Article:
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Bill Would Expand Benefits for Tribal Members and Others Exposed to Cold War Radiation

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A bill in the U.S. Senate would expand compensation for those sickened by Cold War-era nuclear weapons testing and uranium mining. KNAU’s Ryan Heinsius reports, many tribal members in the Southwest were left out of the original program.

The bill would amend the 1990 Radiation Exposure Compensation Act, or RECA. It provides restitution to many people known as “downwinders,” along with uranium mine workers throughout the West.

However, residents in some areas of the Navajo Nation, Arizona, New Mexico and other states aren’t covered, along with miners who worked during much of the 1970s. Many are tribal members who suffer from lung disease, cancer and other health problems they attribute to working in the mines and being exposed to radiation.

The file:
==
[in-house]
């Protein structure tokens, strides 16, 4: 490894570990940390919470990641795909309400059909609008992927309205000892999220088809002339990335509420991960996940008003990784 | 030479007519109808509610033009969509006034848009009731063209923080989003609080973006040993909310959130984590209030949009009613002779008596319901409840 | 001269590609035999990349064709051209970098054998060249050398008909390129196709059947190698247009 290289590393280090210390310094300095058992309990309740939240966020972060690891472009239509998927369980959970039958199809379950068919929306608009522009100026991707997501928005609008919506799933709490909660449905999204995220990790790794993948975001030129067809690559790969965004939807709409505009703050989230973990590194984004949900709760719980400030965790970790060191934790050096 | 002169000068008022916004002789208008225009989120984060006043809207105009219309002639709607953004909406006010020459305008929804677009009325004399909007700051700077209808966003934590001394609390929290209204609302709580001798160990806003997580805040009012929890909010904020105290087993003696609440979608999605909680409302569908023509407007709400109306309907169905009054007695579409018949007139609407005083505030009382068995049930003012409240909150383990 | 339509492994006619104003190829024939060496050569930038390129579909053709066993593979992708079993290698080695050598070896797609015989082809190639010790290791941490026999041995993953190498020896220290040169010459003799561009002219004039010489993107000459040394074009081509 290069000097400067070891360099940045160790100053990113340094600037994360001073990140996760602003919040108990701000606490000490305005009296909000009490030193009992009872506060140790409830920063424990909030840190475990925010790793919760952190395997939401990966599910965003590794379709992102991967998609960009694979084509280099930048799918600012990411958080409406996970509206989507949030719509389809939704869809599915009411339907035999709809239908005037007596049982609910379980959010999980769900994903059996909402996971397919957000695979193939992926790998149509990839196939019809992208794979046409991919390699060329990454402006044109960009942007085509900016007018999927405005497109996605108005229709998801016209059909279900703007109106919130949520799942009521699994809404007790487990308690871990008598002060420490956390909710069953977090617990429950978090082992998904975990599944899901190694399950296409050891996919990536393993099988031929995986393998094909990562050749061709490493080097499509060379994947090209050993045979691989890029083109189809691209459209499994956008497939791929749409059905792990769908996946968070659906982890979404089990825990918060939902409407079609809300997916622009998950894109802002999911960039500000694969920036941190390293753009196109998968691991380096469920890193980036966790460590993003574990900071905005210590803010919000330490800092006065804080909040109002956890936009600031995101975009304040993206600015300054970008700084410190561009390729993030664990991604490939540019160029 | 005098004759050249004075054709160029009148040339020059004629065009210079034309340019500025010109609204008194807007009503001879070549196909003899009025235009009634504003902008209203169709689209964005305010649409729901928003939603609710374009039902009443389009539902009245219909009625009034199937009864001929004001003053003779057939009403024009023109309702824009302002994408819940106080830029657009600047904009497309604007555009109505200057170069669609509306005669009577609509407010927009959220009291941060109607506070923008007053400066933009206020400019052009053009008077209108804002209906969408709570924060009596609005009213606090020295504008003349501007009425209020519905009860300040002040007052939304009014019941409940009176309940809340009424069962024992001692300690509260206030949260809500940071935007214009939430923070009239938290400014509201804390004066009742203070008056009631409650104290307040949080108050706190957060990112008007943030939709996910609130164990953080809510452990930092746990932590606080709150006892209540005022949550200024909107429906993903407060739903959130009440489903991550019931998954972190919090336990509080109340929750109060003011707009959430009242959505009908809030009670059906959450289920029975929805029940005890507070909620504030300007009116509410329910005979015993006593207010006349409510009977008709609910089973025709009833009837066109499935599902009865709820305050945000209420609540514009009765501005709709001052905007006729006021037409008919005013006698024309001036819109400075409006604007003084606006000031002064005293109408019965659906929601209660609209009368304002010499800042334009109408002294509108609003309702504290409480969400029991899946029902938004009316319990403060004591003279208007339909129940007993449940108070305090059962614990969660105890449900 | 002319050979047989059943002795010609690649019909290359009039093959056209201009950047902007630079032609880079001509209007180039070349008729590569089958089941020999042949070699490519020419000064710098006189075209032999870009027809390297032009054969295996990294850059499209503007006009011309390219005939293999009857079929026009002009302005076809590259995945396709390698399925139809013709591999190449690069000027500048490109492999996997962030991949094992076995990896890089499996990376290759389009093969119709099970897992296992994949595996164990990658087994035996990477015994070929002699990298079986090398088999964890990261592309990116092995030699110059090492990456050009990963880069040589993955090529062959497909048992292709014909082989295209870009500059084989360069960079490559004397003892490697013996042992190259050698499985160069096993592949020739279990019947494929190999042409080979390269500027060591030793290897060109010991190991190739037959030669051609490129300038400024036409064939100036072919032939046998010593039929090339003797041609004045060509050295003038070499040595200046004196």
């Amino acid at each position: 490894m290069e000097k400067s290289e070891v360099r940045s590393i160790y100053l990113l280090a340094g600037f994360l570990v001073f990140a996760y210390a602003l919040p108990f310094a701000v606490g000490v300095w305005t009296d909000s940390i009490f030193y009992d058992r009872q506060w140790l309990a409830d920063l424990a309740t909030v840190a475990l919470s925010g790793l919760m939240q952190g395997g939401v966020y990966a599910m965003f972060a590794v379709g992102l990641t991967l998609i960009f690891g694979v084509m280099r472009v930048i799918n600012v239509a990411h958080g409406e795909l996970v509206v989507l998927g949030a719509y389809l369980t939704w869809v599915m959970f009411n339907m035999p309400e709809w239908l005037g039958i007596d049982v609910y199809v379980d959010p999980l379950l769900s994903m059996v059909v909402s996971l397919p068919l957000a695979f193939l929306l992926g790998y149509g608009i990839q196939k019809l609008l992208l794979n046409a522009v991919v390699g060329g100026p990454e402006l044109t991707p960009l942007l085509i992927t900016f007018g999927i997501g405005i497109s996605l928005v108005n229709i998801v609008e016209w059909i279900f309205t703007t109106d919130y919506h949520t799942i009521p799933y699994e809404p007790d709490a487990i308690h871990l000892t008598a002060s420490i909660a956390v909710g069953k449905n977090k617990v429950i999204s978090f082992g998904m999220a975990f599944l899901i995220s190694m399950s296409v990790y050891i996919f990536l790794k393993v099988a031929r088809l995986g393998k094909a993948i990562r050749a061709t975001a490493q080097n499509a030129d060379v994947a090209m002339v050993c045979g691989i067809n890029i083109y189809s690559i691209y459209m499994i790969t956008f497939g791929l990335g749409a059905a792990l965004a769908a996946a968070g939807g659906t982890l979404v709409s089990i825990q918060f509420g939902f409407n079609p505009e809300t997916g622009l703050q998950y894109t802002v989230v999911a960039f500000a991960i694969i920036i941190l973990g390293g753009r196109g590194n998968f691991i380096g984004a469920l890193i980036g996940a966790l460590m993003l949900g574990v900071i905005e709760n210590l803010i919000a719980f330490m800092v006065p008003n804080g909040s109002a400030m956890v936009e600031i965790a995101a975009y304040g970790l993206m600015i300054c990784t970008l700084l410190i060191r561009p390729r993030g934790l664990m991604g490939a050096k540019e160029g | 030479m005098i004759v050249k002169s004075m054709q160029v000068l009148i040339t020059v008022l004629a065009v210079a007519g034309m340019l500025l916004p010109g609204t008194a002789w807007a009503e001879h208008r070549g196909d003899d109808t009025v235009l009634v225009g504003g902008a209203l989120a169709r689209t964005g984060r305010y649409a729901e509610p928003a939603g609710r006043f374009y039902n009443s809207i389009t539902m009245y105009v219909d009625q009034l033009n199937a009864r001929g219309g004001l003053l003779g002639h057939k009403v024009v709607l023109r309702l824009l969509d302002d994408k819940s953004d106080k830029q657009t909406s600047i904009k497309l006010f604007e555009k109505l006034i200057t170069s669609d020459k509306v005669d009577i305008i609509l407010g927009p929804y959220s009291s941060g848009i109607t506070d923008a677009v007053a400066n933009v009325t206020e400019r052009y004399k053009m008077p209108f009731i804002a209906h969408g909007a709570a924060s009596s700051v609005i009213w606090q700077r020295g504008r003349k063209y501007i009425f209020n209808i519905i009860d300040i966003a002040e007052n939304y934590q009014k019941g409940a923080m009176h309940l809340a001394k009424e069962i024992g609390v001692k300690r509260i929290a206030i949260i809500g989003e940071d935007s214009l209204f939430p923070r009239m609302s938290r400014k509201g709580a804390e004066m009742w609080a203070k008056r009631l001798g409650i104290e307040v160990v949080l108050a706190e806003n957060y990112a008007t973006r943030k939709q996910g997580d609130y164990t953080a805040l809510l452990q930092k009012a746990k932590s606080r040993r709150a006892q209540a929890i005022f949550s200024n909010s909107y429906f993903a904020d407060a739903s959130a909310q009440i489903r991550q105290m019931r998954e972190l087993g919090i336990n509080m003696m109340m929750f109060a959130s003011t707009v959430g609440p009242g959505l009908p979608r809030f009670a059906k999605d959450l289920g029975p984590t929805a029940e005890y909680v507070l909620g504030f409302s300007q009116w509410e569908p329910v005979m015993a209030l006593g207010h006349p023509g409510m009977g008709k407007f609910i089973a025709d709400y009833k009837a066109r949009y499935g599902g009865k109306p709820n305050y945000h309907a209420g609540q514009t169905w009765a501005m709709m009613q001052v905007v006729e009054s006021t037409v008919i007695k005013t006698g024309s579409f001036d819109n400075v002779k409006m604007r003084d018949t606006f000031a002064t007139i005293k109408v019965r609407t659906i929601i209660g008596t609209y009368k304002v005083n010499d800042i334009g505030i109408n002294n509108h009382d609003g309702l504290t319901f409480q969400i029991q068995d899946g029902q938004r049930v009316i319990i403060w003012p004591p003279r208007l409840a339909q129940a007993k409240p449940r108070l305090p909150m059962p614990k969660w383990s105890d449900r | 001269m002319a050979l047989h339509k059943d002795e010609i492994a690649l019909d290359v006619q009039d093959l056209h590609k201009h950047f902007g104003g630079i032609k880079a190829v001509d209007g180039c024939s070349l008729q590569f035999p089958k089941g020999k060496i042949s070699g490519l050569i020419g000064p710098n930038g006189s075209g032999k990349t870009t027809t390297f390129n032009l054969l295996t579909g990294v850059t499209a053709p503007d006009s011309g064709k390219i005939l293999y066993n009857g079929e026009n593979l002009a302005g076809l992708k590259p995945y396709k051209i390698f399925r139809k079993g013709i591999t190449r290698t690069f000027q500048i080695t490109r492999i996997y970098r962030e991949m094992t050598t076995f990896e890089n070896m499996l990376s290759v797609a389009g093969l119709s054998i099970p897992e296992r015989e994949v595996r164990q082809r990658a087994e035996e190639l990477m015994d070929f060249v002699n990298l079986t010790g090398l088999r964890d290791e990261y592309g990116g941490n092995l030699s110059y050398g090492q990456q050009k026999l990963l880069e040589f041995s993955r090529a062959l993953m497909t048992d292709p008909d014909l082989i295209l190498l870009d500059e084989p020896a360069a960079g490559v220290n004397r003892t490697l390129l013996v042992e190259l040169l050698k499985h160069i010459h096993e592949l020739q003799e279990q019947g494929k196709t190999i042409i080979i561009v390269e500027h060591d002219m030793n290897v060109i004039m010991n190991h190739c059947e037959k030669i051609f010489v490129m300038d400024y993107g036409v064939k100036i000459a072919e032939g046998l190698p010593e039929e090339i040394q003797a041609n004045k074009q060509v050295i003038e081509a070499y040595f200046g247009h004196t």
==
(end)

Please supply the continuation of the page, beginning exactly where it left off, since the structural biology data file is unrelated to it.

The current Senate bill would broaden eligibility for compensation and medical benefits. Navajo President Jonathan Nez and a group of former tribal uranium miners are pushing for its approval.

The U.S. tested nearly 200 atmospheric nuclear weapons between 1945 and 1962. About 30 million tons of uranium ore was mined on or near the Navajo Nation until the mid-1980s.

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Ryan joined KNAU's newsroom in 2013. He covers a broad range of stories from local, state and tribal politics to education, economy, energy and public lands issues, and frequently interviews internationally known and regional musicians. Ryan is an Edward R. Murrow Award winner and a frequent contributor to NPR.
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